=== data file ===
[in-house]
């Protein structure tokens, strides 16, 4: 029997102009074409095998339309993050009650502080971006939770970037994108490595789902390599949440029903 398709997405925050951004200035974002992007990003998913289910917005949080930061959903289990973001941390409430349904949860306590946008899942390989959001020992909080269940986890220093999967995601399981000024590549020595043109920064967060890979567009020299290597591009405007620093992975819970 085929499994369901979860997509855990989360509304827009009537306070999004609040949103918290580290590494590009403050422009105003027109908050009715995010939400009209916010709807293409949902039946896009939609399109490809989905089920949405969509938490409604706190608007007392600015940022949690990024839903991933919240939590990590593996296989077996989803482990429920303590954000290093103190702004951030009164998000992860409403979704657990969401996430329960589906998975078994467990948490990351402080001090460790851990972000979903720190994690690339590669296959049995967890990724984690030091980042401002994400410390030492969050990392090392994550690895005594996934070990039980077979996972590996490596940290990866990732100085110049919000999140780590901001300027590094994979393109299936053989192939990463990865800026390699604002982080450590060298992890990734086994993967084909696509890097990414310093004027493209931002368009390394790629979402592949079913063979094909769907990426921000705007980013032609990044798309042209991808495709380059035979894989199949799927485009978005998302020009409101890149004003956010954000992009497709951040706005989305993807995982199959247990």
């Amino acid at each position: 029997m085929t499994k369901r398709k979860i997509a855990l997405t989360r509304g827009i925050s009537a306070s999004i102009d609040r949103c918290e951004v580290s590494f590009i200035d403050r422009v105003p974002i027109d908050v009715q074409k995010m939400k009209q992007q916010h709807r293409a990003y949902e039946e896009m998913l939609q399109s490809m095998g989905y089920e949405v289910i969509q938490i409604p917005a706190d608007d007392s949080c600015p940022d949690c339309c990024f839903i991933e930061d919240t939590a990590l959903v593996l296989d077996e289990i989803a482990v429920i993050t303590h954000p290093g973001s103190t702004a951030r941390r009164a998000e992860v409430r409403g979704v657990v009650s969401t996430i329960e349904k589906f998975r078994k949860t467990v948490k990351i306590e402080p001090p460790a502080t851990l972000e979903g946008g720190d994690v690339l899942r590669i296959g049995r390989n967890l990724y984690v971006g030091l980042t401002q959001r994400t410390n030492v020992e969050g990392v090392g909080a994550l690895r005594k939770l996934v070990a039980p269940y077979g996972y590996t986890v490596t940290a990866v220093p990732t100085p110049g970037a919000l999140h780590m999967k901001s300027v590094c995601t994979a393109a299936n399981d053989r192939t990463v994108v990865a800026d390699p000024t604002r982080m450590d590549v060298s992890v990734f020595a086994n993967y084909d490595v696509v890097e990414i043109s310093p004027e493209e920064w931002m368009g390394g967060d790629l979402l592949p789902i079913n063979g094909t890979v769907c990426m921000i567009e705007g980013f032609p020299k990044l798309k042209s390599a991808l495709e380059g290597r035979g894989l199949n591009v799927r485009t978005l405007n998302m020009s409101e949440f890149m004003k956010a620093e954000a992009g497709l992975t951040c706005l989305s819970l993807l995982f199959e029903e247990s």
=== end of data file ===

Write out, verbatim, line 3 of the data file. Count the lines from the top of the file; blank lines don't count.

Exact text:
């Amino acid at each position: 029997m085929t499994k369901r398709k979860i997509a855990l997405t989360r509304g827009i925050s009537a306070s999004i102009d609040r949103c918290e951004v580290s590494f590009i200035d403050r422009v105003p974002i027109d908050v009715q074409k995010m939400k009209q992007q916010h709807r293409a990003y949902e039946e896009m998913l939609q399109s490809m095998g989905y089920e949405v289910i969509q938490i409604p917005a706190d608007d007392s949080c600015p940022d949690c339309c990024f839903i991933e930061d919240t939590a990590l959903v593996l296989d077996e289990i989803a482990v429920i993050t303590h954000p290093g973001s103190t702004a951030r941390r009164a998000e992860v409430r409403g979704v657990v009650s969401t996430i329960e349904k589906f998975r078994k949860t467990v948490k990351i306590e402080p001090p460790a502080t851990l972000e979903g946008g720190d994690v690339l899942r590669i296959g049995r390989n967890l990724y984690v971006g030091l980042t401002q959001r994400t410390n030492v020992e969050g990392v090392g909080a994550l690895r005594k939770l996934v070990a039980p269940y077979g996972y590996t986890v490596t940290a990866v220093p990732t100085p110049g970037a919000l999140h780590m999967k901001s300027v590094c995601t994979a393109a299936n399981d053989r192939t990463v994108v990865a800026d390699p000024t604002r982080m450590d590549v060298s992890v990734f020595a086994n993967y084909d490595v696509v890097e990414i043109s310093p004027e493209e920064w931002m368009g390394g967060d790629l979402l592949p789902i079913n063979g094909t890979v769907c990426m921000i567009e705007g980013f032609p020299k990044l798309k042209s390599a991808l495709e380059g290597r035979g894989l199949n591009v799927r485009t978005l405007n998302m020009s409101e949440f890149m004003k956010a620093e954000a992009g497709l992975t951040c706005l989305s819970l993807l995982f199959e029903e247990s």